Intestinal uptake of dipeptides and beta-lactam antibiotics. I. The intestinal uptake system for dipeptides and beta-lactam antibiotics is not part of a brush border membrane peptidase

Biochim Biophys Acta. 1990 Nov 30;1030(1):41-9. doi: 10.1016/0005-2736(90)90236-h.

Abstract

The uptake of beta-lactam antibiotics into small intestinal enterocytes occurs by the transport system for small peptides. The role of membrane-bound peptidases in the brush border membrane of enterocytes from rabbit and pig small intestine for the uptake of small peptides and beta-lactam antibiotics was investigated using brush border membrane vesicles. The enzymatic activity of aminopeptidase N was inhibited by beta-lactam antibiotics in a non-competitive manner whereas dipeptidylpeptidase IV was not affected. The peptidase inhibitor bestatin led to a strong competitive inhibition of aminopeptidase N whereas the uptake of cephalexin into brush border membrane vesicles was only slightly inhibited at high bestatin concentrations (greater than 1 mM). Modification of brush border membrane vesicles with the histidine-modifying reagent diethyl pyrocarbonate led to a strong irreversible inhibition of cephalexin uptake whereas the activity of aminopeptidase N remained unchanged. A modification of serine residues with diisopropyl fluorophosphate completely inactivated dipeptidylpeptidase IV whereas the transport activity for cephalexin and the enzymatic activity of aminopeptidase N were not influenced. With polyclonal antibodies raised against aminopeptidase N from pig renal microsomes the aminopeptidase N from solubilized brush border membranes from pig small intestine could be completely precipitated; the binding protein for beta-lactam antibiotics and oligopeptides of apparent Mr 127,000 identified by direct photoaffinity labeling with [3H]benzylpenicillin showed no crossreactivity with the aminopeptidase N anti serum and was not precipitated by the anti serum. These results clearly demonstrate that peptidases of the brush border membrane like aminopeptidase N and dipeptidylpeptidase IV are not directly involved in the intestinal uptake process for small peptides and beta-lactam antibiotics and are not a constituent of this transport system. This suggests that a membrane protein of Mr 127,000 is (a part of) the uptake system for beta-lactam antibiotics and small peptides in the brush border membrane of small intestinal enterocytes.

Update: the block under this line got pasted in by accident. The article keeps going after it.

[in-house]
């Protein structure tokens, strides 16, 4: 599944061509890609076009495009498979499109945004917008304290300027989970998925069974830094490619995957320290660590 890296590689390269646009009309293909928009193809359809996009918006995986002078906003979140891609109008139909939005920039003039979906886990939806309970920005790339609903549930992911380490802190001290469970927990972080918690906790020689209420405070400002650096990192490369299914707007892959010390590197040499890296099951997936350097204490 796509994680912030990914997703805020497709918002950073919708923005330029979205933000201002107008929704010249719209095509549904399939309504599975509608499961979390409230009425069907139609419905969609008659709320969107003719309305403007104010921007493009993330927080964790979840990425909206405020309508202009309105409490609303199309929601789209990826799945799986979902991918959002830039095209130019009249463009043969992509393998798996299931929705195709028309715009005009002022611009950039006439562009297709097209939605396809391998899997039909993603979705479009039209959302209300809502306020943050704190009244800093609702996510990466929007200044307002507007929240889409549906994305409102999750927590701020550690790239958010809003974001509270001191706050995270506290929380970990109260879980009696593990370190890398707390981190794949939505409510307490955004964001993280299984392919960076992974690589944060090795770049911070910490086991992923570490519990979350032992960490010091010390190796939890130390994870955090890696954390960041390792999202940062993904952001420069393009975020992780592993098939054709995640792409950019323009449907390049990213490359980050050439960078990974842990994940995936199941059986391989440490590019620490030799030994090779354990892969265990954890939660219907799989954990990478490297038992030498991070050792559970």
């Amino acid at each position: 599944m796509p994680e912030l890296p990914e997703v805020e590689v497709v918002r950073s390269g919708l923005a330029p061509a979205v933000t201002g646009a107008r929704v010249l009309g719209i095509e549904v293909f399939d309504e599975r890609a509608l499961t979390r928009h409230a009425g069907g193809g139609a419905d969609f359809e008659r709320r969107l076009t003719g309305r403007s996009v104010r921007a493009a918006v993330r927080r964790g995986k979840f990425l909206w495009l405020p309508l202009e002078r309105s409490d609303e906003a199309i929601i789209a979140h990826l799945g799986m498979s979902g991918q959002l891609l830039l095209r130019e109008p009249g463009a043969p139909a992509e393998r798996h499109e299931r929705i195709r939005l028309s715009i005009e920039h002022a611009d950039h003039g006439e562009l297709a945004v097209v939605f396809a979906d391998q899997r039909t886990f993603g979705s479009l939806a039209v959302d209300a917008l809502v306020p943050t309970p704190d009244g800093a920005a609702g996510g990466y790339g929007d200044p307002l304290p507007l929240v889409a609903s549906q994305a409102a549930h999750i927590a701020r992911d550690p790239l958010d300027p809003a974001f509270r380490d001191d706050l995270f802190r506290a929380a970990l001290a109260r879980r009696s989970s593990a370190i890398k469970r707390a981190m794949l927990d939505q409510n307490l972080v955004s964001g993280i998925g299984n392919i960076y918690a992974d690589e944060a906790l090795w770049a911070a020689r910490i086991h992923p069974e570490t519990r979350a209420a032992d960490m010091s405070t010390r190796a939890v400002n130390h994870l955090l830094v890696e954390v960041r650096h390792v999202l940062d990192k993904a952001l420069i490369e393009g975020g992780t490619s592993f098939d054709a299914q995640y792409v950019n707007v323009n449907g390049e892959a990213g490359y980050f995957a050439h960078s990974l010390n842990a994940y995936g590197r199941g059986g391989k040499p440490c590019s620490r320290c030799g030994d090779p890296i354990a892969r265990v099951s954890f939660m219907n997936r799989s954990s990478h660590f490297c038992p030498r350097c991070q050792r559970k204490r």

MeSH terms

  • Affinity Labels
  • Aminopeptidases / antagonists & inhibitors
  • Aminopeptidases / metabolism
  • Animals
  • Anti-Bacterial Agents / metabolism*
  • Anti-Bacterial Agents / pharmacology
  • Binding, Competitive
  • CD13 Antigens
  • Carrier Proteins / analysis
  • Carrier Proteins / metabolism
  • Cephalexin / metabolism
  • Dipeptides / metabolism*
  • Dipeptidyl Peptidase 4
  • Dipeptidyl-Peptidases and Tripeptidyl-Peptidases / antagonists & inhibitors
  • Dipeptidyl-Peptidases and Tripeptidyl-Peptidases / metabolism
  • Endopeptidases / metabolism*
  • Immunosorbent Techniques
  • Intestinal Absorption*
  • Intestine, Small / metabolism
  • Leucine / analogs & derivatives
  • Leucine / pharmacology
  • Microvilli / enzymology*
  • Molecular Weight
  • Penicillin G / metabolism
  • Photochemistry
  • Rabbits
  • Swine

Substances

  • Affinity Labels
  • Anti-Bacterial Agents
  • Carrier Proteins
  • Dipeptides
  • Endopeptidases
  • Aminopeptidases
  • CD13 Antigens
  • Dipeptidyl-Peptidases and Tripeptidyl-Peptidases
  • Dipeptidyl Peptidase 4
  • Leucine
  • ubenimex
  • Cephalexin
  • Penicillin G